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The effect of the amount of blocking cue training on blocking of appetitive conditioning in mice.

Sanderson, D.J. and Jones, W.S. and Austen, J.M. (2016) 'The effect of the amount of blocking cue training on blocking of appetitive conditioning in mice.', Behavioural processes., 122 . pp. 36-42.

Abstract

Conditioning of a target cue is blocked when it occurs in compound with another cue (blocking cue) that has already received conditioning. Although blocking of appetitive conditioning is commonly used in rodents as a test of selective learning, it has been demonstrated rarely in mice. In order to investigate the conditions that result in blocking in mice two studies tested the effect of the extent of prior blocking cue training on blocking of appetitive conditioning. Mice received either 80 or 200 trials of blocking cue training prior to compound conditioning. A control group received only compound training. Experiment 1 assessed the ability of a visual cue to block conditioning to an auditory target cue. Exposure to the context and the unconditioned stimulus, sucrose pellets, was equated across groups. Blocking was evident in mice that received 200, but not 80 training trials with the visual blocking cue. Responding to the blocking cue was similar across groups. Experiment 2 assessed the ability of an auditory cue to block conditioning to a visual target cue. Blocking was evident in mice trained with 80 and 200 auditory blocking cue trials. The results demonstrate that the strength of blocking in mice is dependent on the modality and experience of the blocking cue. Furthermore, prolonged training of the blocking cue after asymptotic levels of conditioned responding have been reached is necessary for blocking to occur under certain conditions suggesting that the strength of conditioned responding is a limited measure of learning.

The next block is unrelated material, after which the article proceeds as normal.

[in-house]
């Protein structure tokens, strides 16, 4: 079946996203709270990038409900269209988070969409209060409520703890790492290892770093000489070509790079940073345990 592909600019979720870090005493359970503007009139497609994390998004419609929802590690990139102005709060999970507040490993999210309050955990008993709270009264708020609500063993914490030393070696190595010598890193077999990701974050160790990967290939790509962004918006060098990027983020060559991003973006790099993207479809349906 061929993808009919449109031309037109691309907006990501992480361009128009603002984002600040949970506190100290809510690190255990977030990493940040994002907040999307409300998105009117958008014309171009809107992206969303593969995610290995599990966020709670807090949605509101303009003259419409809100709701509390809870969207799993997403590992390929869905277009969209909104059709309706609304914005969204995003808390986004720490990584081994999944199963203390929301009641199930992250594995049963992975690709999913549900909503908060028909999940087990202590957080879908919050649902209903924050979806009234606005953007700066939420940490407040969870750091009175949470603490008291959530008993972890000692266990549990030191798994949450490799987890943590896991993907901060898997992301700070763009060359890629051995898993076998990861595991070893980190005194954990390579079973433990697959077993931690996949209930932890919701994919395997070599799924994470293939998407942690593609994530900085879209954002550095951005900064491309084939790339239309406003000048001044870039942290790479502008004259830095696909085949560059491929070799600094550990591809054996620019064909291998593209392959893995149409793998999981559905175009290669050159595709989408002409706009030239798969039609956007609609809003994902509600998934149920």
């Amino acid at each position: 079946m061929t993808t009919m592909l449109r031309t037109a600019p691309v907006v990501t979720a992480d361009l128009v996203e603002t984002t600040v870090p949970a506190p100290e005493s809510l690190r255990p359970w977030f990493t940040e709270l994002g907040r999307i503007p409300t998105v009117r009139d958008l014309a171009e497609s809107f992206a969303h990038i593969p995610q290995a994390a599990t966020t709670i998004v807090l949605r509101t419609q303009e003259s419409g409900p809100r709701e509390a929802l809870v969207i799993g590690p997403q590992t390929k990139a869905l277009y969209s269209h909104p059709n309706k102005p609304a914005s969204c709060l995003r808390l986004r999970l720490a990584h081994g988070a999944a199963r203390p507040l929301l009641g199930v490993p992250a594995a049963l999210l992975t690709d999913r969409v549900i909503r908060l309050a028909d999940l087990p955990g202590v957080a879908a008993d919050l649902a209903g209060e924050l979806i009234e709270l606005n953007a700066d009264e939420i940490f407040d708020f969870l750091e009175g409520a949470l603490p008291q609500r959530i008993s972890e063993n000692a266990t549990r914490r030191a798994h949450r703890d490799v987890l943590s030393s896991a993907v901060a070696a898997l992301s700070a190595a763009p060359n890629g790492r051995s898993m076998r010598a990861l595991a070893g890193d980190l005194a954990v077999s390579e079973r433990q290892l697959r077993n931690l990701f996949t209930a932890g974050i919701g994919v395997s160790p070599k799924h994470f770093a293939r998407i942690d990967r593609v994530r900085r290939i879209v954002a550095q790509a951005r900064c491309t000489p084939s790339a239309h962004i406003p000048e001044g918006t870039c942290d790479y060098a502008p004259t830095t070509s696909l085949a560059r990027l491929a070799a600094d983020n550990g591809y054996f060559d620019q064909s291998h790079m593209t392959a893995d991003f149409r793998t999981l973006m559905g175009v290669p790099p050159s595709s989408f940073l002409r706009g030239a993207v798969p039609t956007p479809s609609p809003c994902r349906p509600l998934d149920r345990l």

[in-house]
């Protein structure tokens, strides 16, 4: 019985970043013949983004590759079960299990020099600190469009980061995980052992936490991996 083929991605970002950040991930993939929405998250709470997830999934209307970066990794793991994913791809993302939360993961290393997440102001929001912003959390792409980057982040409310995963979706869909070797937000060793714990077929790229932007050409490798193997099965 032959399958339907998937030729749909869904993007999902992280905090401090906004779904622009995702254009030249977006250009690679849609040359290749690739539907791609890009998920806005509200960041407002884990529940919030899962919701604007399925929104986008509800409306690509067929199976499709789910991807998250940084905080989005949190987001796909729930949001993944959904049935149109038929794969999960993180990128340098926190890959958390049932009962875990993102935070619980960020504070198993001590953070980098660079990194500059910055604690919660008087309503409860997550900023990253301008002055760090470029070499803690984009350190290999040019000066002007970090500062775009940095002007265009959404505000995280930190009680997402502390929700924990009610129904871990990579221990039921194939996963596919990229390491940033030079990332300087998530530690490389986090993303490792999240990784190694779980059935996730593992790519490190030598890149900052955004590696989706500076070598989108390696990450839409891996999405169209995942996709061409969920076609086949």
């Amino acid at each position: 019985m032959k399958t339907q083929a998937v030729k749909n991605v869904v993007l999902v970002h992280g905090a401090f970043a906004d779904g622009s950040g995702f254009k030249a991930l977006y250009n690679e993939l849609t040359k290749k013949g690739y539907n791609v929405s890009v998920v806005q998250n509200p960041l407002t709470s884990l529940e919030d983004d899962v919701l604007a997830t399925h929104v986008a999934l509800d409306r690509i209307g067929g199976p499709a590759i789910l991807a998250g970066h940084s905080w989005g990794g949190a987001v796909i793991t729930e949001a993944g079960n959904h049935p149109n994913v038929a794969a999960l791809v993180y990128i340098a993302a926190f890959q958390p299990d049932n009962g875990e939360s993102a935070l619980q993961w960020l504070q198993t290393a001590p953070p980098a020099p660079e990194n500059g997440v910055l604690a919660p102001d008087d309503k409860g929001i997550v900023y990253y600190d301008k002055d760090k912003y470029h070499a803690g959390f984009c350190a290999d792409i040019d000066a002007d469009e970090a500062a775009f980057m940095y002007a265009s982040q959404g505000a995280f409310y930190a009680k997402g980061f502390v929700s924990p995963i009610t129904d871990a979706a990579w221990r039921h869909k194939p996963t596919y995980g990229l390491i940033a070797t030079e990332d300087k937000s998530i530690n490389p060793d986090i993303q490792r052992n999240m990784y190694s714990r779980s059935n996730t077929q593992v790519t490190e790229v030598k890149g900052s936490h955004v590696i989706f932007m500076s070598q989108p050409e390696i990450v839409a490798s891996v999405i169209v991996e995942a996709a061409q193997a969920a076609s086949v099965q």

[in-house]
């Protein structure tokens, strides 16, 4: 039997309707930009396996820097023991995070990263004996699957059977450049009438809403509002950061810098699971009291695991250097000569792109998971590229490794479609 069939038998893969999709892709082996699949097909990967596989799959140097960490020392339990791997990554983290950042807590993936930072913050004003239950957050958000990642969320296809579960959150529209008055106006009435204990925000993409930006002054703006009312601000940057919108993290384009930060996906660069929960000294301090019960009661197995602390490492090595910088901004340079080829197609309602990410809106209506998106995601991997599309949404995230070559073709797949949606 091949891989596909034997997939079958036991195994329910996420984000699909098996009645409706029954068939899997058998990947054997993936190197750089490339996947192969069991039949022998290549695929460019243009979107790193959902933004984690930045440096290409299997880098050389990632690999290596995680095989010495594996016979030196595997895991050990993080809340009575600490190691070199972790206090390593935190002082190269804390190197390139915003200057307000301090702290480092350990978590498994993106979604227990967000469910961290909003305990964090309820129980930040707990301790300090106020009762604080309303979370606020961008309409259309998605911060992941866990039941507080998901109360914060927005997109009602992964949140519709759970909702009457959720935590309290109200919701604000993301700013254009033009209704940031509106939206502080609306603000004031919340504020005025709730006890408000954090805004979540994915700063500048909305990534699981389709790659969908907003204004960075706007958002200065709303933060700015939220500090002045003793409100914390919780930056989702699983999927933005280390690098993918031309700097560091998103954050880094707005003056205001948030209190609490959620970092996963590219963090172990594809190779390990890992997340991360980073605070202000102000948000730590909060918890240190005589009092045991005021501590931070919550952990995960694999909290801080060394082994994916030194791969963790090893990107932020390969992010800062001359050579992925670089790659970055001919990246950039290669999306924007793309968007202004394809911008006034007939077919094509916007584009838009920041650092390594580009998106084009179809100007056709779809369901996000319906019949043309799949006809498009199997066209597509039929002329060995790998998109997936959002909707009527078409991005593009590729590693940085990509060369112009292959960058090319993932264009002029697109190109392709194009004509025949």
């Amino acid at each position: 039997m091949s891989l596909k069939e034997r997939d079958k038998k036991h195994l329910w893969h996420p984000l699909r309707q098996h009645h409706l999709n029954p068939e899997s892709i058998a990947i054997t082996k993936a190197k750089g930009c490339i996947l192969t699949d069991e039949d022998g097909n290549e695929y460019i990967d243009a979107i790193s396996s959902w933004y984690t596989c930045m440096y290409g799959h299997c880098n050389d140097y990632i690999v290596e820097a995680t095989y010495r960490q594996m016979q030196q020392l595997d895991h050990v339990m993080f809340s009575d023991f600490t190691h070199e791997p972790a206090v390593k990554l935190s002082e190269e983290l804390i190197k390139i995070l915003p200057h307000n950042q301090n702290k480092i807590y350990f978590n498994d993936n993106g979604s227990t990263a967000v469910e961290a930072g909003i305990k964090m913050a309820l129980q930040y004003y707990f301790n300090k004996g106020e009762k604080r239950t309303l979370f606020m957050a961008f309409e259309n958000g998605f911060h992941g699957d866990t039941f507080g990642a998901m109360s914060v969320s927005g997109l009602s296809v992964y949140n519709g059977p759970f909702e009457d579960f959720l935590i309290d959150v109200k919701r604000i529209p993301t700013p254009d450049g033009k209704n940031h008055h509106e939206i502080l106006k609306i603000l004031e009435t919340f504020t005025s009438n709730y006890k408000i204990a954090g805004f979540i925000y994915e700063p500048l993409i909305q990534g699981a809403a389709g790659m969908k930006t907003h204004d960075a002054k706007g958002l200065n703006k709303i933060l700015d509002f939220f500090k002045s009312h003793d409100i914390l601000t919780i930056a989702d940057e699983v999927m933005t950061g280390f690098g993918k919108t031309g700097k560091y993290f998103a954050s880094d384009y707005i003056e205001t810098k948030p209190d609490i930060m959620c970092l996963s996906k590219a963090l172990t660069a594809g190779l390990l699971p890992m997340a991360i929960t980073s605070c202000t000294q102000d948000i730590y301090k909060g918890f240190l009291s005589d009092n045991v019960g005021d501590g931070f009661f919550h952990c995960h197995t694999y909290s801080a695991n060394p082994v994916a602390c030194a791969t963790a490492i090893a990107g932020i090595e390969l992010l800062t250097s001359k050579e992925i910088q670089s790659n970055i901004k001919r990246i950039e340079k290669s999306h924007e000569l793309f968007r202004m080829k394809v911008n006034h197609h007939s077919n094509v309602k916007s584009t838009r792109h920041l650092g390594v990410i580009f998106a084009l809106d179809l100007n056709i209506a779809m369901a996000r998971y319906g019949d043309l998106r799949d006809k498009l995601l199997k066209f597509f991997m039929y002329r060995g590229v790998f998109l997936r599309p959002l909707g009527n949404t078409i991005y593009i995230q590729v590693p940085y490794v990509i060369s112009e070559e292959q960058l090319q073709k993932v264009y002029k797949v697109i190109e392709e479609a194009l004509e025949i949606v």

Item Type:Article
Keywords:Blocking, Conditioning, Learning, Memory, Mice.
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Status:Peer-reviewed
Publisher Web site:https://doi.org/10.1016/j.beproc.2015.11.007
Publisher statement:© 2015 Z. Published by Elsevier B.V. This is an open access article under the CC BY license (http://creativecommons.org/licenses/by/4.0/).
Date accepted:04 November 2015
Date deposited:18 November 2015
Date of first online publication:10 November 2015
Date first made open access:No date available

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